From energy credit to uniform tax rebates: claim back money that's yours

From energy credit to uniform tax rebates: claim back money that's yours

Are you missing out on thousands of pounds?

John Fitzsimons

Household money

John Fitzsimons
Updated on 7 January 2017

If your 2017 resolution is to be a bit better off financially, then making sure you claim the cash you are entitled to is a useful start. Here are some of the ways you can be reunited with cash that is rightfully YOURS!

Unclaimed benefits

According to Turn2Us an incredible £16.6 billion in benefits and tax credits go unclaimed each year, while a further £331.9 million is available in grants from charitable funds.

[SPOTLIGHT]That’s a huge amount of cash that could make a real difference to your bank balance. Why not have a go on the benefits calculator on the Turn2Us website to see if you are missing out on money.

Old bank accounts

There is an absolute fortune sitting in lost bank and savings accounts as much as £850 million!

The My Lost Account website has been set up by the British Bankers’ Association, the Building Societies Association and NS&I to help you establish if you have an old, forgotten account. According to NS&I, the average amount reclaimed from its old accounts is just shy of £2,000!

Flight delays

According to a study by Which? last year, around one million of us could be owed compensation for flight delays, with more than 43 million travellers affected by delays between April 2015 and March 2016.

The compensation you can claim varies depending on the distance you were travelling and the length of the delay itself.

For a full guide on what you may be entitled to, and how to claim it, check out How to claim compensation for delayed and cancelled flights.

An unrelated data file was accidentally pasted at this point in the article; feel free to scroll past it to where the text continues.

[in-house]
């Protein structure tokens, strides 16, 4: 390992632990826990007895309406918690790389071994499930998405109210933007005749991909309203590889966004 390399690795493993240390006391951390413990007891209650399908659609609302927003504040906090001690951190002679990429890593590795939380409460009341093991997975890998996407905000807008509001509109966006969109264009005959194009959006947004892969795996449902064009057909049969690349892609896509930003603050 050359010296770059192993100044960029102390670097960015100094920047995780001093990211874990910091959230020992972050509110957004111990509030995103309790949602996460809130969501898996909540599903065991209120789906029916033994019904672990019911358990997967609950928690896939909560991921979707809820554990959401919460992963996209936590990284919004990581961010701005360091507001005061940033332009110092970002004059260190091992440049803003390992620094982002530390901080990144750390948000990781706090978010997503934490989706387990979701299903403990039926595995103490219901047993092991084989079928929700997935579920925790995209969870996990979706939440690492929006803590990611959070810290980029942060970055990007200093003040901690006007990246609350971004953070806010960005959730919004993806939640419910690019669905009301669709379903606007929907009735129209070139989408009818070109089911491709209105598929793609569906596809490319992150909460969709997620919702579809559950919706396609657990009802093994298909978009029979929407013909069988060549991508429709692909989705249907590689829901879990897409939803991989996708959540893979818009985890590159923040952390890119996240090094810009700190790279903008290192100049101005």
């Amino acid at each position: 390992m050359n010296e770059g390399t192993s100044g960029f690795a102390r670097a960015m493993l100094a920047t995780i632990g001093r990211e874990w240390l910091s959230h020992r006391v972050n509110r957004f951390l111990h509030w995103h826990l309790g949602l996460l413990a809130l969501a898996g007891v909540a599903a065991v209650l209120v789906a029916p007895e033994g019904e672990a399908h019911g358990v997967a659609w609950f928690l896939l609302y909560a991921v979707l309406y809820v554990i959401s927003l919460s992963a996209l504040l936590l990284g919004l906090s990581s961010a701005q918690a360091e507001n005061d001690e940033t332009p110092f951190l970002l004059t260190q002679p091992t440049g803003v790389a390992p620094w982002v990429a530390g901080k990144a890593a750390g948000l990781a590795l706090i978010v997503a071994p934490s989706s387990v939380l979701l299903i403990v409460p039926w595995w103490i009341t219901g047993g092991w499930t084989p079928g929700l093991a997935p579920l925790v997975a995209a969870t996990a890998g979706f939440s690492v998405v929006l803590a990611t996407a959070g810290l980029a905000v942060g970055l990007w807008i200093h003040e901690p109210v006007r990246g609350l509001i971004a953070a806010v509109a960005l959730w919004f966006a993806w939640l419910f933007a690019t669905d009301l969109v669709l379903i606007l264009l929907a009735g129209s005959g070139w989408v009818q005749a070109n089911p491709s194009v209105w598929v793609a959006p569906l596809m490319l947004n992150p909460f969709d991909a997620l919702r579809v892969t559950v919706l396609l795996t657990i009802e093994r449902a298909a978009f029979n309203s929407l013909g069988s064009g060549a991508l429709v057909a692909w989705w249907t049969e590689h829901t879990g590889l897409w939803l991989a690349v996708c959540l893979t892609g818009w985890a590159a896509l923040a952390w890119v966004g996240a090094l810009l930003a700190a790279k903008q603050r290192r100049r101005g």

Train delays

The ropey service on offer from certain railway firms (I’m looking at you Southern Rail) has been all over the news of late, but the fact remains that many different rail networks continue to get away with the many delays and cancellations on their lines simply because of our apathy about making a claim for compensation.

As loveMONEY revealed last year, train firms were paid more than £107 million in compensation for delays by Network Rail, as a result of issues like points failures and landslips. Yet just £26 million of that cash ended up in the hands of commuters.

The trouble is that while a couple of networks will offer automatic refunds for delays and cancellations, most rely on you actually asking for your money back.

For a great guide on how to get a refund no matter which rail operator, check out Train delays and cancellations: how to claim refunds and compensation.

Energy credit

According to a study by Gocompare last year, energy suppliers are sitting on more than £1 billion in overpaid bills.

In fact, a quarter of us have balances in credit by more than £100.

That’s not necessarily a bad thing - with direct debits, you tend to pay more than you actually use in the summer in order to cover the extra cost of energy use in the winter. But if you are significantly in credit, you should ask for at least some of that cash back.

Read How to reclaim money from your energy supplier for more.

Married couple’s tax allowance

Around 4.2 million couples in the UK are entitled to the married couple’s tax allowance, yet the Government reckons 3.1 million couples are missing out on a tax break that could be worth more than £200 a year.

It’s very simple I have done it myself, and it took no time at all. If one of the couple earns less than the personal tax allowance that’s how much you earn before paying income tax - then they can transfer some of that unused allowance to their partner. However, their partner needs to be a basic rate taxpayer it isn’t open to higher or additional rate taxpayers.

For more check out Marriage allowance: how to apply and boost your married couple’s tax allowance.

Uniforms tax rebate

Do you wear a uniform for work? If so, and you have to wash, repair or replace it yourself, then you could be in line for a tax rebate.

The amount you can claim back will depend on your tax bracket. And while it won’t be big money basic rate taxpayers are looking at £12 a year you can claim back for previous years, so it could soon add up.

To start the process, you’ll need to fill in this form online.

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